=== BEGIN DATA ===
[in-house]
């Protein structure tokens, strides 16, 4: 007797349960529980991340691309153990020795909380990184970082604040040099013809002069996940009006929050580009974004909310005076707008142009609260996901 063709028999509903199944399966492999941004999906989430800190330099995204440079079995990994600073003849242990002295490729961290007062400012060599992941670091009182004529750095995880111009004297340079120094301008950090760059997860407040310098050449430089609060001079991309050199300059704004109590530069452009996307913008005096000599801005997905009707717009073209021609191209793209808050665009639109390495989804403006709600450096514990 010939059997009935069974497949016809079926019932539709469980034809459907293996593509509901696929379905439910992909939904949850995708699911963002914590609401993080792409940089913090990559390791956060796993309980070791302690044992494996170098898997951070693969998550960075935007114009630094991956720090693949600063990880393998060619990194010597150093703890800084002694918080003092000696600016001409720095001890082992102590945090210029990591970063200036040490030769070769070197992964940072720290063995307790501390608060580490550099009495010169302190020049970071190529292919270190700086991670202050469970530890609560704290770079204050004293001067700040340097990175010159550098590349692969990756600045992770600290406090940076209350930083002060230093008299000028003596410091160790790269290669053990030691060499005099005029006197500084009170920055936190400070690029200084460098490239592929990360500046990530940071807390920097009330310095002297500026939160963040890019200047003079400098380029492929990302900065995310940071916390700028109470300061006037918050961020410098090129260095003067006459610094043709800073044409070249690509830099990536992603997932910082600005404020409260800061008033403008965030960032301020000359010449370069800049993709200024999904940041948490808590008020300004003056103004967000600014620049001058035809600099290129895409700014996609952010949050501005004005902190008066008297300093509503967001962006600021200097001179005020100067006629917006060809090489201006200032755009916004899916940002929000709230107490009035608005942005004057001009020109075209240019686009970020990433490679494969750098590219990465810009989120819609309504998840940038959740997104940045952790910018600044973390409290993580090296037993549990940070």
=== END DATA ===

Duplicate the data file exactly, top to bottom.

[in-house]
């Protein structure tokens, strides 16, 4: 007797349960529980991340691309153990020795909380990184970082604040040099013809002069996940009006929050580009974004909310005076707008142009609260996901 063709028999509903199944399966492999941004999906989430800190330099995204440079079995990994600073003849242990002295490729961290007062400012060599992941670091009182004529750095995880111009004297340079120094301008950090760059997860407040310098050449430089609060001079991309050199300059704004109590530069452009996307913008005096000599801005997905009707717009073209021609191209793209808050665009639109390495989804403006709600450096514990 010939059997009935069974497949016809079926019932539709469980034809459907293996593509509901696929379905439910992909939904949850995708699911963002914590609401993080792409940089913090990559390791956060796993309980070791302690044992494996170098898997951070693969998550960075935007114009630094991956720090693949600063990880393998060619990194010597150093703890800084002694918080003092000696600016001409720095001890082992102590945090210029990591970063200036040490030769070769070197992964940072720290063995307790501390608060580490550099009495010169302190020049970071190529292919270190700086991670202050469970530890609560704290770079204050004293001067700040340097990175010159550098590349692969990756600045992770600290406090940076209350930083002060230093008299000028003596410091160790790269290669053990030691060499005099005029006197500084009170920055936190400070690029200084460098490239592929990360500046990530940071807390920097009330310095002297500026939160963040890019200047003079400098380029492929990302900065995310940071916390700028109470300061006037918050961020410098090129260095003067006459610094043709800073044409070249690509830099990536992603997932910082600005404020409260800061008033403008965030960032301020000359010449370069800049993709200024999904940041948490808590008020300004003056103004967000600014620049001058035809600099290129895409700014996609952010949050501005004005902190008066008297300093509503967001962006600021200097001179005020100067006629917006060809090489201006200032755009916004899916940002929000709230107490009035608005942005004057001009020109075209240019686009970020990433490679494969750098590219990465810009989120819609309504998840940038959740997104940045952790910018600044973390409290993580090296037993549990940070």